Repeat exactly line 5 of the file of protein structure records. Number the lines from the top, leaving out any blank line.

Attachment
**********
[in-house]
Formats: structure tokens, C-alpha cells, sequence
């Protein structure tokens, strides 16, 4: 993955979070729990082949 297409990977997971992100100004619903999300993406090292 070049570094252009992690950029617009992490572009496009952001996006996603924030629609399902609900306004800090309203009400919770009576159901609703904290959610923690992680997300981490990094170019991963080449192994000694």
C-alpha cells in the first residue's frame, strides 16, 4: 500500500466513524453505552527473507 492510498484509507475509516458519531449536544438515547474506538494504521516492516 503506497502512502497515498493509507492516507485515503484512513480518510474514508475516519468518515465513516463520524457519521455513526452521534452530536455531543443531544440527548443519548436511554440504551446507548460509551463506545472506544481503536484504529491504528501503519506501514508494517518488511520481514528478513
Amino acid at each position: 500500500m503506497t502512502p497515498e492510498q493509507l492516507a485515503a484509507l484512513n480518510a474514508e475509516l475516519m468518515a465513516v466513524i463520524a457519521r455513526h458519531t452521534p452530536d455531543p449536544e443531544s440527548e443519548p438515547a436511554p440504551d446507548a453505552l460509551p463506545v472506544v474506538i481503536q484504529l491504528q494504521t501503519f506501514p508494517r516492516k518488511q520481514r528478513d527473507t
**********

Amino acid at each position: 500500500m503506497t502512502p497515498e492510498q493509507l492516507a485515503a484509507l484512513n480518510a474514508e475509516l475516519m468518515a465513516v466513524i463520524a457519521r455513526h458519531t452521534p452530536d455531543p449536544e443531544s440527548e443519548p438515547a436511554p440504551d446507548a453505552l460509551p463506545v472506544v474506538i481503536q484504529l491504528q494504521t501503519f506501514p508494517r516492516k518488511q520481514r528478513d527473507t